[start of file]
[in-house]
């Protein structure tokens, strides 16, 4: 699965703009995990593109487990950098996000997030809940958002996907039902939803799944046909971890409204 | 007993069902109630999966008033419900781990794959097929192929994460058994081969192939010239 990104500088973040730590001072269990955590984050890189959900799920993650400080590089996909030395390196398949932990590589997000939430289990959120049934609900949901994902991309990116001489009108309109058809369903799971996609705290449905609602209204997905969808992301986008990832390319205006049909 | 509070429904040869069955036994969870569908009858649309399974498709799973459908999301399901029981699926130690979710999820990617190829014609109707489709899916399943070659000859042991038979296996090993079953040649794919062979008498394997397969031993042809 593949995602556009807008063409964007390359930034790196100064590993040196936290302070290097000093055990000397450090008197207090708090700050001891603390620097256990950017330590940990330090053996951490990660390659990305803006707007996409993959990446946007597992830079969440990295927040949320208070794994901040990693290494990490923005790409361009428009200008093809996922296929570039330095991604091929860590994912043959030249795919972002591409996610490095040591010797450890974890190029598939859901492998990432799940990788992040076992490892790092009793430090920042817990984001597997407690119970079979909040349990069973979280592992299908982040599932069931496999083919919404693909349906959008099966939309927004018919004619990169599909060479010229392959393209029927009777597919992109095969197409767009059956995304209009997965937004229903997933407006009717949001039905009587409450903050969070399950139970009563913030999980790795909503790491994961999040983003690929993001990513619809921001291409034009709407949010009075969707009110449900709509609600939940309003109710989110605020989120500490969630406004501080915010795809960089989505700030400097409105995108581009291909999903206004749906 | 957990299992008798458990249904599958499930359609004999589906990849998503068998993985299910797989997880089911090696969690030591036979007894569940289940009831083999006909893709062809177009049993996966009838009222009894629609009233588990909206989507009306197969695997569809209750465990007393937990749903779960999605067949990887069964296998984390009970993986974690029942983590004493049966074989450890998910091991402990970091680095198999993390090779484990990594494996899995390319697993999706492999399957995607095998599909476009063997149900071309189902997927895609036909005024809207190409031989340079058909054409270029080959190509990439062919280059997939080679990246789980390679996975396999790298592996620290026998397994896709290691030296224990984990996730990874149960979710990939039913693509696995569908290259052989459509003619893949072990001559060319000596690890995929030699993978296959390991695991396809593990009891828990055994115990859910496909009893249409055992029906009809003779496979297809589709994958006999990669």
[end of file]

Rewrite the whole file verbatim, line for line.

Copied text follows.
[in-house]
């Protein structure tokens, strides 16, 4: 699965703009995990593109487990950098996000997030809940958002996907039902939803799944046909971890409204 | 007993069902109630999966008033419900781990794959097929192929994460058994081969192939010239 990104500088973040730590001072269990955590984050890189959900799920993650400080590089996909030395390196398949932990590589997000939430289990959120049934609900949901994902991309990116001489009108309109058809369903799971996609705290449905609602209204997905969808992301986008990832390319205006049909 | 509070429904040869069955036994969870569908009858649309399974498709799973459908999301399901029981699926130690979710999820990617190829014609109707489709899916399943070659000859042991038979296996090993079953040649794919062979008498394997397969031993042809 593949995602556009807008063409964007390359930034790196100064590993040196936290302070290097000093055990000397450090008197207090708090700050001891603390620097256990950017330590940990330090053996951490990660390659990305803006707007996409993959990446946007597992830079969440990295927040949320208070794994901040990693290494990490923005790409361009428009200008093809996922296929570039330095991604091929860590994912043959030249795919972002591409996610490095040591010797450890974890190029598939859901492998990432799940990788992040076992490892790092009793430090920042817990984001597997407690119970079979909040349990069973979280592992299908982040599932069931496999083919919404693909349906959008099966939309927004018919004619990169599909060479010229392959393209029927009777597919992109095969197409767009059956995304209009997965937004229903997933407006009717949001039905009587409450903050969070399950139970009563913030999980790795909503790491994961999040983003690929993001990513619809921001291409034009709407949010009075969707009110449900709509609600939940309003109710989110605020989120500490969630406004501080915010795809960089989505700030400097409105995108581009291909999903206004749906 | 957990299992008798458990249904599958499930359609004999589906990849998503068998993985299910797989997880089911090696969690030591036979007894569940289940009831083999006909893709062809177009049993996966009838009222009894629609009233588990909206989507009306197969695997569809209750465990007393937990749903779960999605067949990887069964296998984390009970993986974690029942983590004493049966074989450890998910091991402990970091680095198999993390090779484990990594494996899995390319697993999706492999399957995607095998599909476009063997149900071309189902997927895609036909005024809207190409031989340079058909054409270029080959190509990439062919280059997939080679990246789980390679996975396999790298592996620290026998397994896709290691030296224990984990996730990874149960979710990939039913693509696995569908290259052989459509003619893949072990001559060319000596690890995929030699993978296959390991695991396809593990009891828990055994115990859910496909009893249409055992029906009809003779496979297809589709994958006999990669």